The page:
Don’t Crush Your Soil During Harvest

04:50PM Oct 08, 2014
( Ben Potter )

There’s no getting around it – heavy farm equipment causes some soil compaction. Add in heavy rainfall in many parts of the Midwest in September and early October, and the threat to do damage is compounded.

Paul Jasa, Extension engineer with the University of Nebraska-Lincoln (UNL), says the No. 1 thing farmers should be concerned about is if they are creating ruts in the field during harvest.

“If the combines and grain carts aren’t leaving a rut, don’t worry about compaction from the heavy equipment,” he says. “Compaction is the loss of pore space between soil particles and occurs when that space is squeezed out of the soil and reappears somewhere else, such as in the form of a rut. If a rut wasn’t formed, there was enough soil structure present to support the weight without causing additional compaction.”

If you do end up cutting ruts at harvest, Jasa recommends waiting until the soil is dry to smooth them out to avoid causing more compaction. Smooth using a light tillage operation next spring prior to planting, he suggests.

“Deeper tillage in the spring will usually cause more compaction, as the soil is wet, and the tillage will break up soil structure,” he says.

Sjoerd Duiker, associate professor of soil management at Penn State University, draws a distinction between surface and subsurface compaction. Surface compaction occurs in the first 12” of the soil by high-contact pressures. In no-till, yield losses from surface compaction are dramatic but tend to bounce back quickly.

Compaction caused 12” or deeper depends on axle load, Duiker says. Axle loads of 10 tons or higher driving over wet soils can cause subsoil compaction below 20”. And that causes more permanent troubles, he says.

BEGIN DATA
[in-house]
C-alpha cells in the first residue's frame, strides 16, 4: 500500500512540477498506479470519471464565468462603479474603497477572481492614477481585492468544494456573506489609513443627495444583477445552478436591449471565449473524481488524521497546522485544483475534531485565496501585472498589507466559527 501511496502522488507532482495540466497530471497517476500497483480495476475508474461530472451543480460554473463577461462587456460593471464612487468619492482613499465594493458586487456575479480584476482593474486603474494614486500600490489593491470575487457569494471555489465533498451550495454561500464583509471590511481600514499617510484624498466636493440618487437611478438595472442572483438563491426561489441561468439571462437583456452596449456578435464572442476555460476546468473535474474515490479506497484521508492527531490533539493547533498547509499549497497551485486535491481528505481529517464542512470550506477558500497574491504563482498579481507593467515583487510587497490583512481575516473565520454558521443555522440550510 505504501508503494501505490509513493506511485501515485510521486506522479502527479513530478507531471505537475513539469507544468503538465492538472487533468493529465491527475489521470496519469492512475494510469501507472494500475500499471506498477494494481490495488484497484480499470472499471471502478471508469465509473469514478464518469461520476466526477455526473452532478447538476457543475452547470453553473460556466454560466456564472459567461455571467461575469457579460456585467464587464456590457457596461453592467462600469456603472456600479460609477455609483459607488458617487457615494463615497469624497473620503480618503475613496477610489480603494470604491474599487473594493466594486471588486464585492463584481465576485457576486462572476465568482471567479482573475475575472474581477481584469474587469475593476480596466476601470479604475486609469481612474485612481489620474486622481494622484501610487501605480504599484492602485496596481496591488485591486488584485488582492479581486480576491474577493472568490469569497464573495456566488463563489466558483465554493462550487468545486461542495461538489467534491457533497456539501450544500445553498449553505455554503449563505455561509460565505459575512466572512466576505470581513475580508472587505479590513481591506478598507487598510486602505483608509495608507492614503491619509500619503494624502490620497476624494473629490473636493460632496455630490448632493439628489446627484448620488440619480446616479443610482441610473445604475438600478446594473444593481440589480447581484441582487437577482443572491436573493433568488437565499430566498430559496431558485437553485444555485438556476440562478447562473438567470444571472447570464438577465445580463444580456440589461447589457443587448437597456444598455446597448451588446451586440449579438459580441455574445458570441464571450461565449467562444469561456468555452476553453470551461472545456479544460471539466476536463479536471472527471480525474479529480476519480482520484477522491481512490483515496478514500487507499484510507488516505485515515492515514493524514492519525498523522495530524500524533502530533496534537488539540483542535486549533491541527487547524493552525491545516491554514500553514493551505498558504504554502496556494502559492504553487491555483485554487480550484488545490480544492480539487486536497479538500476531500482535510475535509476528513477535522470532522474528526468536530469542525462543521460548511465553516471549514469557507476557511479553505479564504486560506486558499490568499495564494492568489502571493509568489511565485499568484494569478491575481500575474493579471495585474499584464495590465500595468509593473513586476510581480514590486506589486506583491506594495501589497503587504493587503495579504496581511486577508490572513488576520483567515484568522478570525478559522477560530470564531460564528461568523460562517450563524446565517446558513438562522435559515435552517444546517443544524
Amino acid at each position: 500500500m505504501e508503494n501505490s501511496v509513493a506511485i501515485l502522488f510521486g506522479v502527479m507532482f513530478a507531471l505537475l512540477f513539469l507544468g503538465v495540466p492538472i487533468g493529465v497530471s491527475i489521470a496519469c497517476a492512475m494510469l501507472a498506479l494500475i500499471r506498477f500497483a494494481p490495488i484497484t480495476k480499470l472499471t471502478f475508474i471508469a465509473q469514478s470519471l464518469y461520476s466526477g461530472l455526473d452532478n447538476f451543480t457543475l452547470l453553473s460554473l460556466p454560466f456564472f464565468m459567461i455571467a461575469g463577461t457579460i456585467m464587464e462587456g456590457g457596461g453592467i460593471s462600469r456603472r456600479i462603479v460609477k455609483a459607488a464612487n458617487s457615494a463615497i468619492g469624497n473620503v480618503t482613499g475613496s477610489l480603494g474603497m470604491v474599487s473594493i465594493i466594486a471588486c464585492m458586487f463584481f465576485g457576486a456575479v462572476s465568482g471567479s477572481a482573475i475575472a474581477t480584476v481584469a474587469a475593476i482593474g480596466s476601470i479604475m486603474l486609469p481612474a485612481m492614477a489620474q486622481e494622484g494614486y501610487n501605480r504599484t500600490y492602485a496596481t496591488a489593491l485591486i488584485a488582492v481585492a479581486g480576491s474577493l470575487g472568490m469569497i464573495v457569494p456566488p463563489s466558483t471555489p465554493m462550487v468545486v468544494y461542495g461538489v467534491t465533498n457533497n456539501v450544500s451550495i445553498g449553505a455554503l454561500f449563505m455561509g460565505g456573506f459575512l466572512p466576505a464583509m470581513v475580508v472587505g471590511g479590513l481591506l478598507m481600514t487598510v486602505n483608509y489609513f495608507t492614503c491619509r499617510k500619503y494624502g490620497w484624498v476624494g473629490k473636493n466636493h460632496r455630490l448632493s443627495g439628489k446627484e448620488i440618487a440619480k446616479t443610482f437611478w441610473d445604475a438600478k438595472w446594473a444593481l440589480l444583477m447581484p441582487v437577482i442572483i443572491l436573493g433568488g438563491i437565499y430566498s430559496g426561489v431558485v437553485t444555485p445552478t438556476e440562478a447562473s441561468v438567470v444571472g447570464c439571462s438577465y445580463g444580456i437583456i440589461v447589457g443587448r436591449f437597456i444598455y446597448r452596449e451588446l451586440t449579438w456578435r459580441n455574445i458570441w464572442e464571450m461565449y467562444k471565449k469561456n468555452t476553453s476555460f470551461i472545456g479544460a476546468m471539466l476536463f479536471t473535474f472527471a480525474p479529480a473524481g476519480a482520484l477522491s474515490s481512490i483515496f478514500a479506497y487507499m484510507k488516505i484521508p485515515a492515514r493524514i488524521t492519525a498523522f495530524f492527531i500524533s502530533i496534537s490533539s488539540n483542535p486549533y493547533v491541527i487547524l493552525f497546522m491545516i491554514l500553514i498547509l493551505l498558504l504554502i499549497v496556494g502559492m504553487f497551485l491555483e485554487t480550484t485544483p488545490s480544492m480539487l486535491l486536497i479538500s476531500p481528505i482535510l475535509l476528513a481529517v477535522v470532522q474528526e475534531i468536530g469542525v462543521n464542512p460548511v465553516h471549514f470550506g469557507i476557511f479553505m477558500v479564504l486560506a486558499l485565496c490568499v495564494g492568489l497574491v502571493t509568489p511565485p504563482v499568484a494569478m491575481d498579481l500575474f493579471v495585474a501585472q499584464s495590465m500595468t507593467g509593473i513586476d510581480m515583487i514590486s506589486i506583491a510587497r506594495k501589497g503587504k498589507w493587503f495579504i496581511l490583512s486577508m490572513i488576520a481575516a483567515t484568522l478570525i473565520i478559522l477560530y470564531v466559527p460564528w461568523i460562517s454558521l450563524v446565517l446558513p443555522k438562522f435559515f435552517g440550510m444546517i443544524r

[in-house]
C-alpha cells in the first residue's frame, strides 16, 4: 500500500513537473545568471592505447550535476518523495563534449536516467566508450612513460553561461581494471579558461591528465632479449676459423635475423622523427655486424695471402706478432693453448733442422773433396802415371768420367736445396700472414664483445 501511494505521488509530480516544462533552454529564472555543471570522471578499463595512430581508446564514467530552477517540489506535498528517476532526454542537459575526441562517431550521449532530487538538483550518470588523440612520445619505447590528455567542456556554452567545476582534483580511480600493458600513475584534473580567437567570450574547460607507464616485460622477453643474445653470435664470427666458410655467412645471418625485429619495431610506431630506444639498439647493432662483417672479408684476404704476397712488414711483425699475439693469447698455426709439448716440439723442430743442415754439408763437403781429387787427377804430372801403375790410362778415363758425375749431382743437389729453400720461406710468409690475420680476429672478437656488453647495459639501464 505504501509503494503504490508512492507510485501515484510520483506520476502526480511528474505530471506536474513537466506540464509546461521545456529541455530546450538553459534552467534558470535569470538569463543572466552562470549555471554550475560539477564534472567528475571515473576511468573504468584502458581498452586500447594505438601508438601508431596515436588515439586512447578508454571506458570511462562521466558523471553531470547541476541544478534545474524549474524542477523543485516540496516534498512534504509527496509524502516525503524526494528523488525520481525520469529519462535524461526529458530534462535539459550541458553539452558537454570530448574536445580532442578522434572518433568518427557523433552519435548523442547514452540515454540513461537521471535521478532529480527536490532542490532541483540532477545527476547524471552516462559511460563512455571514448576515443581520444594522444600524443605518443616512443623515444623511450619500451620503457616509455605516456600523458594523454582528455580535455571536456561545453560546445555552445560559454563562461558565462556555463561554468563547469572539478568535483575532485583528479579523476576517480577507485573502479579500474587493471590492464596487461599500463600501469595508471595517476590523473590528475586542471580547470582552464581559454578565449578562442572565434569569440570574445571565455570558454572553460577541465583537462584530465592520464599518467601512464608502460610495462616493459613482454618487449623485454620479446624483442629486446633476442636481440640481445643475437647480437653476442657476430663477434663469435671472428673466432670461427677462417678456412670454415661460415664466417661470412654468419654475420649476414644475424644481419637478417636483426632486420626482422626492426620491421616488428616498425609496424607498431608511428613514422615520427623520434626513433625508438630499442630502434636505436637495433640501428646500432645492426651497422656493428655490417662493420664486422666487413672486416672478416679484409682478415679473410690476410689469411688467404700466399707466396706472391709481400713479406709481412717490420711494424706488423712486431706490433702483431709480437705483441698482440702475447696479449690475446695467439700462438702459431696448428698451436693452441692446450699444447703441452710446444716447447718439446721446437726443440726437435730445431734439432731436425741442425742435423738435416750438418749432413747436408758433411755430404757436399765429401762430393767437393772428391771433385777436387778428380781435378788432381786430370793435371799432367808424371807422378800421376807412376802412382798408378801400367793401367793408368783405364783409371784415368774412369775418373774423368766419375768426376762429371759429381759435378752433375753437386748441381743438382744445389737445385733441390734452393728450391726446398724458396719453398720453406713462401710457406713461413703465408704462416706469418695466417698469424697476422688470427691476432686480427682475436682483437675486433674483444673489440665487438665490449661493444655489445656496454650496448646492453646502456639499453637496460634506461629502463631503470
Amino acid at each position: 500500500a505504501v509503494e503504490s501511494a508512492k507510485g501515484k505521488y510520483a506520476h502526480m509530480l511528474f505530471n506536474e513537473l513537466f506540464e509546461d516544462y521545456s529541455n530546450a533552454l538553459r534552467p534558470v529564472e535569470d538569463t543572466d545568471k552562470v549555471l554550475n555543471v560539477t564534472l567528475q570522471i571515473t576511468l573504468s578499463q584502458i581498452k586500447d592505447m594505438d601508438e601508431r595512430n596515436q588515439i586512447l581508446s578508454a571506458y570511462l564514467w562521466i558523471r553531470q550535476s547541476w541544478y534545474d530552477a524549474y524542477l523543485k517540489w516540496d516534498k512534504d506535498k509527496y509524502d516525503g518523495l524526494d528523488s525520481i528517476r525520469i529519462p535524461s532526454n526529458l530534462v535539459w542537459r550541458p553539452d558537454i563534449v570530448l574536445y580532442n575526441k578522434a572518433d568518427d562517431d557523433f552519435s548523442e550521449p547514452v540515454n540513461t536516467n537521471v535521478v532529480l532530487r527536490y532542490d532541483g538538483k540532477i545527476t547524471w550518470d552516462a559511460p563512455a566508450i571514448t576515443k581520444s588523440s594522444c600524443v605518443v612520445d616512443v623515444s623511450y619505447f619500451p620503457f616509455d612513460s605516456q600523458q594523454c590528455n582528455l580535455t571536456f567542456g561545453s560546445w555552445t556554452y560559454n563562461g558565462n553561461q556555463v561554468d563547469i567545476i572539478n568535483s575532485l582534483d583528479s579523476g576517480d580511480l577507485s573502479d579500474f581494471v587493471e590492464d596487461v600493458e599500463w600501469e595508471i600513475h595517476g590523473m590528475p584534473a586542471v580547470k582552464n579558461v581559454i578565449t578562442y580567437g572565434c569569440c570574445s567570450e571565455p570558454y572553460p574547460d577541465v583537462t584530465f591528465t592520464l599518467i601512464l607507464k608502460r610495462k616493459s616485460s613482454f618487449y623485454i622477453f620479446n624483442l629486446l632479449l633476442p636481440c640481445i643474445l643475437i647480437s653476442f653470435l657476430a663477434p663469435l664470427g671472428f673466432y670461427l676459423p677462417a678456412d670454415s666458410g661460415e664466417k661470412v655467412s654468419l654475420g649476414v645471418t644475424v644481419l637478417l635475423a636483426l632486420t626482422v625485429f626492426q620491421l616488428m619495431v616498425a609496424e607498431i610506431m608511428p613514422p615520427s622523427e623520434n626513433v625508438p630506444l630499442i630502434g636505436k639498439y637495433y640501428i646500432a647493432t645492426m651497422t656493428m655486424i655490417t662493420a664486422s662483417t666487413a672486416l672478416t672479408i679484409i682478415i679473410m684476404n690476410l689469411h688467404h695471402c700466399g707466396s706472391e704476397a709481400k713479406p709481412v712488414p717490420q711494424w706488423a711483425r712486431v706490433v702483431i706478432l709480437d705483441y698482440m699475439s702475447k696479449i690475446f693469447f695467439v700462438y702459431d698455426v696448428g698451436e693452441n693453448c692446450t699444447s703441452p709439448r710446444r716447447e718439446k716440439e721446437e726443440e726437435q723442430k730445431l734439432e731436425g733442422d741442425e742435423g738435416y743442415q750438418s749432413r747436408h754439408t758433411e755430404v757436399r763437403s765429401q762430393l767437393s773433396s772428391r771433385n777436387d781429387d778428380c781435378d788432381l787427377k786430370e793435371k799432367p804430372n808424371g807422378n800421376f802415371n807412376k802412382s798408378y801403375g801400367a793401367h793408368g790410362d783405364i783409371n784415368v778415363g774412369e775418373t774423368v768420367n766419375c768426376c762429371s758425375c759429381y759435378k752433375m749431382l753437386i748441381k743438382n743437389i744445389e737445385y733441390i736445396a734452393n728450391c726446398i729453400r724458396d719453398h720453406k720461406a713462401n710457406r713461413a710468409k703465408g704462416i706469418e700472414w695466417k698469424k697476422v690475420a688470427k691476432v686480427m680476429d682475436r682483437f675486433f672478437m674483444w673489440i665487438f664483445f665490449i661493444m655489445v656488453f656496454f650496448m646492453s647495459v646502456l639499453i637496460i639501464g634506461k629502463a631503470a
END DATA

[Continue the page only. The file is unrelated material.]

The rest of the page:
“Research has shown that subsoil compaction is there to stay,” he says. “Freeze-thaw and wetting-drying cycles will not remove this compaction, nor will biological forces such as earthworms, roots or microbial activity.”

Poorly inflated tires can also add to compaction problems. A study from Ohio State University tested a 1,200-bu. grain cart against a John Deere 9600 combine with different tire and track arrangements. Properly inflated tires performed the best. Here are the results of that study:


UNL recently offered up the following 10 tips for avoiding compaction on wet soils at harvest time:

  1. Wait until the soil dries enough to support the combine.
  2. Don’t use grain bin extensions or fill the combine as full.
  3. Use wide tires with lower inflation pressures.
  4. Keep trucks out of the field. Consider unloading at the ends of the field, not on the go
  5. Grain cart should track the same rows as the combine.
  6. Don’t turn around in the middle of the field.
  7. Don’t fill the grain cart as full, unload more often.
  8. Establish a grain cart path and stay on it.
  9. Don’t till wet soils, as they are easily compacted.
  10. Use cover crops to help build soil structure.

Click here to see the AgWeb interactive corn and soybean harvest maps. And for farmer observations, insights and advice about this year’s harvest, visit the “Harvest 2014” thread on the AgWeb discussion forums.